Over time you may notice the leaves on your chilli plant getting lighter and yellower, this means they need a feed. Chilli plants and particularly potted chilli plants work very hard producing fruit in the summer months and this uses up nutrients that do need replacing. Tomato feed, baby bio, miracle gro or any high nitrogen feed will soon colour the leaves up again. Apply at half the manufacturers strength directly on to the leaves for quickest results but make sure you are doing this only on a cloudy day or in the evening to avoid scorching the leaves.
Pests can be a problem with chilli plants, the most common being aphids or greenfly. These tend to attack the young shoots and flowers in the spring and can cause considerably damage if not caught early. If you are vigilant you should be able to catch and treat them early. Apidius colemanni or Aphid midges are effective biological controls for aphids but if you manage to spot them when there are only a few breeding then a washing up liquid bath will often get rid of the problem before they get hold. The only other thing to watch out for is thrips. This is normally more of a problem when the plant is young and the damage is quite distinctive, leaving wrinkled and deformed leaves. Severe attacks can kill off a seedling but older plants will normally survive an attack and put on new growth to replace the damaged leaves.
A 2 year old apache chilli plant cropping well in the nursery
A ring of fire chilli plant showing yellow leaves due to lack of nitrogen
A thai demon chilli plant recovering from thrip damage
At the plants4presents nursery we also trial our chilli plants in the ground
Chillies can be eaten green for a milder flavour but the longer you leave them on the plant the more flavour and (usually) heat they will develop.
Regular harvesting will encourage your plant to reflower and produce new chillies so you can always pick and store a glut of fruits. When storing chillies it is best to pick them when the flesh is still firm and once picked whole chillies will keep well in the fridge for several weeks.
If you do have a bit of a glut of chillies in mid summer, they can be made into a simple paste by blending with salt and oil in a food processor or alternatively fill a bottle of good quality olive oil with whole red chillies and in six months you will have your very own chilli oil. You can also freeze chillies in an air tight container or bag but once defrosted they will be soft and need to be used straight away so it is a good idea to freeze them in ‘portions’.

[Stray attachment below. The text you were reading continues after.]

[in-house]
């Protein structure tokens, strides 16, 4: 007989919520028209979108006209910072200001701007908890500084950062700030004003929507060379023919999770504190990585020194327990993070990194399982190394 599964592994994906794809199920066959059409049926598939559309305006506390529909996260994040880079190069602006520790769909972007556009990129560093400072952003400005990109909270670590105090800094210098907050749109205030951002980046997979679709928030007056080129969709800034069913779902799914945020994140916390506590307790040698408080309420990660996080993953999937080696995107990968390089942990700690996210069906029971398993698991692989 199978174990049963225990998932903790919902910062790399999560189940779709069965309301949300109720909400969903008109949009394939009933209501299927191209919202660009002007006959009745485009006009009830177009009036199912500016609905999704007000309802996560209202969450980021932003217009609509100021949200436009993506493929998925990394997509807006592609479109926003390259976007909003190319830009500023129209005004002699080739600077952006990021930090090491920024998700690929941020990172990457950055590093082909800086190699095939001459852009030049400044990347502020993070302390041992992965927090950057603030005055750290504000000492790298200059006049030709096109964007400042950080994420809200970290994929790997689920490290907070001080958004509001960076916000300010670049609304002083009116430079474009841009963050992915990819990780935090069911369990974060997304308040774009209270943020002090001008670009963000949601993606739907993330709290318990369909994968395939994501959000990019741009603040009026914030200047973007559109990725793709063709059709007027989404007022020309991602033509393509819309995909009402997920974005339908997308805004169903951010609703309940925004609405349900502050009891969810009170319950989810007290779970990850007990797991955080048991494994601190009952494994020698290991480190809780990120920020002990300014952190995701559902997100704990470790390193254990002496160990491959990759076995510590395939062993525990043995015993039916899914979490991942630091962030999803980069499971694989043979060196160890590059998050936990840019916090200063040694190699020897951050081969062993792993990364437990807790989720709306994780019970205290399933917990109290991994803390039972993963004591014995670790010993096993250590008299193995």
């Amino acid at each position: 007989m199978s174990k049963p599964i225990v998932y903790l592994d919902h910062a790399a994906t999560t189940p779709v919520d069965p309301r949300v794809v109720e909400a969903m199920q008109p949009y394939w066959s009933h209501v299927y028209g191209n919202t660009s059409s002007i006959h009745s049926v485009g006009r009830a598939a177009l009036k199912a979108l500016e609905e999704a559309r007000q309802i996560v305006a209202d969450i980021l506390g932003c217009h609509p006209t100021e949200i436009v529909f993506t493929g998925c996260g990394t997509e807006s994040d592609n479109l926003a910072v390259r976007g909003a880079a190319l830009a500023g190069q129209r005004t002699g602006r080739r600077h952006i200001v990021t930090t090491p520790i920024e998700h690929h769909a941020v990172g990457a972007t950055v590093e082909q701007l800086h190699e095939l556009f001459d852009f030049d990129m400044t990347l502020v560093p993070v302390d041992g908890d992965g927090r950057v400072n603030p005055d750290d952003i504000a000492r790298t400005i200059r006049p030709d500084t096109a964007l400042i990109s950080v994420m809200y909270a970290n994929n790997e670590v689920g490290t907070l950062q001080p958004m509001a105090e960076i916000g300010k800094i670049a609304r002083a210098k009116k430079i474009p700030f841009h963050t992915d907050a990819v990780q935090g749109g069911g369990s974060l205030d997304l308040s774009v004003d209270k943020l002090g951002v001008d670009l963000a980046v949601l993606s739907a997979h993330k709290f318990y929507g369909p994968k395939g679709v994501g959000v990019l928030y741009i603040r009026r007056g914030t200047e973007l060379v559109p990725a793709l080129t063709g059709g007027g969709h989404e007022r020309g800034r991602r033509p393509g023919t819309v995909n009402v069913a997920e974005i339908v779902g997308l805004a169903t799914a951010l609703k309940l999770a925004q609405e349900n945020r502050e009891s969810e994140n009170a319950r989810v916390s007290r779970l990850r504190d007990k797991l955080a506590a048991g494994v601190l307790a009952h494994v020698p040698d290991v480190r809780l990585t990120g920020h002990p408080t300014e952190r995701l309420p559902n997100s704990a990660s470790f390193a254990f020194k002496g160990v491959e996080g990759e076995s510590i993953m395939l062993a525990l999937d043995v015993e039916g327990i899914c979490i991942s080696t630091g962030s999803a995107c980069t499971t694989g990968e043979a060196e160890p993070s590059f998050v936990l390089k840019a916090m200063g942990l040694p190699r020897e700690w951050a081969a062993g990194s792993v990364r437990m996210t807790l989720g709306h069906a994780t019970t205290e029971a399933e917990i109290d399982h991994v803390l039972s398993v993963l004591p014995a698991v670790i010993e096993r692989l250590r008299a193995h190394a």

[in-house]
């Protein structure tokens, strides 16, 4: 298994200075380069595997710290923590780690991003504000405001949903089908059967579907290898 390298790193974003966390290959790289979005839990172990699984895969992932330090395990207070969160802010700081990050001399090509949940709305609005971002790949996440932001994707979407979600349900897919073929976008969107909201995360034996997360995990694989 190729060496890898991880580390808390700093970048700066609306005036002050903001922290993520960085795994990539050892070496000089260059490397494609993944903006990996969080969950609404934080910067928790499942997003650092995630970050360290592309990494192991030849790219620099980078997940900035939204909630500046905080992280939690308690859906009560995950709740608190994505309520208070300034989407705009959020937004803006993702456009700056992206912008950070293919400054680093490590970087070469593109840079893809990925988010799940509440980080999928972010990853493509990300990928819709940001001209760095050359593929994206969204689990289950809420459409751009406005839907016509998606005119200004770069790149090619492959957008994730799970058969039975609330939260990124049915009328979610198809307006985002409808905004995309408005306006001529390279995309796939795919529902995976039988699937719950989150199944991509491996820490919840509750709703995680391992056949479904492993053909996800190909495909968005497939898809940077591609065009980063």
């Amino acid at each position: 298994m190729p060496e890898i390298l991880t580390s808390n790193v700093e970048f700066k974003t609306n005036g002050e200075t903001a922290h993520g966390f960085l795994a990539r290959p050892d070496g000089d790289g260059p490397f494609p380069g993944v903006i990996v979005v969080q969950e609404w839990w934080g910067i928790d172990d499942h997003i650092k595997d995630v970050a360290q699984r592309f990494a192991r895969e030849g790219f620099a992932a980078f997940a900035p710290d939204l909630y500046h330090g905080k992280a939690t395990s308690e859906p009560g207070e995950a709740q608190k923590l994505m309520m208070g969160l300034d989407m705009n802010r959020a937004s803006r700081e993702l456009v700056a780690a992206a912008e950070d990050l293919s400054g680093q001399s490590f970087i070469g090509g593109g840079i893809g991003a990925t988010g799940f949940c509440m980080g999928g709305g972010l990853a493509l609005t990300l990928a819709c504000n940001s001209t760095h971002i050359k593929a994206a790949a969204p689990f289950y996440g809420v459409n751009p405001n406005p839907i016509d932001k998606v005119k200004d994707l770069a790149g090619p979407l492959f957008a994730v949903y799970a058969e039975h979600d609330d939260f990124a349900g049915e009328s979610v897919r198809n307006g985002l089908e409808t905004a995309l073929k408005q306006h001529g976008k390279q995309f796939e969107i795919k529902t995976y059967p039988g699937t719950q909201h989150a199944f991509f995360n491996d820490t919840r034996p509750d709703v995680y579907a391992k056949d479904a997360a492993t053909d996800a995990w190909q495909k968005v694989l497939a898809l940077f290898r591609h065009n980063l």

The hot flavour of chillies comes from the concentration of oil in the fruit flesh and seeds. Generally speaking the longer the fruit is allowed to ripen on the plant and the stronger the sunlight the fruits receive as they ripen, the greater the concentration of oils and therefore the 'hotter' the flavour. However this concentration not only varies between varieties but between plants and even between fruits on the same plant. Sunshine plays a part but so does stress, temperature and watering.
So if you want the hottest chillies possible
1) choose a hot variety
2) make sure it is in a really sunny warm spot so that the fruits get as much sunshine as possible
3) allow the fruits to ripen on the plant until they go red.
4) keep your plant on the dry side and only water when the soil is completely dry to the touch
5) use all parts of the chilli pepper including the seeds and the fleshy bit where the seeds join the flesh.
If you like your chillies a little milder
1) choose a milder variety - normally with a larger fleshier fruit
2) pick the fruits before they are fully ripe (depending upon variety this will be when they are green, yellow or purple)
3) remove the seeds and the fleshy part that joins the seed to the flesh before using
4) cook your dishes a little longer - if on tasting your chilli or curry is a little too hot just cook it for another half an hour or so and some of the heat will disappear.
It is often hard to tell how hot an individual chilli is going to be, rather than blowing your head off, cut another vegetable with the chilli knife and taste that.
You would normally add chillies at the beginning of a dish but if you don't think a dish is hot enough you can always add more later.
If you do slip up and make a dish too hot, you can cook it for longer to reduce the heat or add cream, yoghurt or coconut milk (depending upon the receipe) to cool it down.
Raw chilli is an accquired taste - less is more!
Chilli is not just for savoury dishes, try small amounts of chilli in sweet and chocolate dishes to cut through the richness.
1. Dry-fry 1 teaspoon cumin seeds and 2 teaspoons coriander seeds in a small non-stick
frying pan until aromatic.
2. Transfer the seeds to a food processor along with all the other ingredients and whizz together to make a smooth green paste.
3. Excess paste will keep in a sealed container in the fridge for up to 4 weeks.
1. Warm some oil in a large pan over a low heat. Add 40g curry paste and the chicken pieces and fry for a few minutes until the chicken is sealed and starting to brown in colour. Add the coconut milk, boil, then simmer for 5 minutes.
2. Toss the courgettes in oil, season, and fry on a hot griddle for 2 minutes each side. Add to the curry and cook for 6 minutes. Add the asparagus and broad beans and cook for 3-4 minutes, then stir in the basil. Serve with jasmine rice and lime wedges to squeeze over.
SWEET CHILLI STIR FRY (serves 4)
The trick with stir fries is to keep it hot! The oil should sizzle when the first ingredients are added and the pan or wok should be kept over maximum heat the whole time it is cooking, the action of continually stirring will stop it burning. Serve piping hot with rice or noodles.
Once you have the basic recipe, you can adjust the flavours to suit your tastes and experiment with different vegetables, beef, chicken, pork, salmon, duck or prawns.
CHILLI CHOCOLATE SAUCE: (Serves 6)
Can you taste the difference between the slow after burn of the thai demon and the more immediate roof tingling of the apache chillies?
Do you have a chilli recipe you would like to share with us?
For more information on how to care for your Plants4Presents chilli plants or for help with a problem that is not covered here then please do give us a call on 01825 721162 and our customer service team will do their very best to help.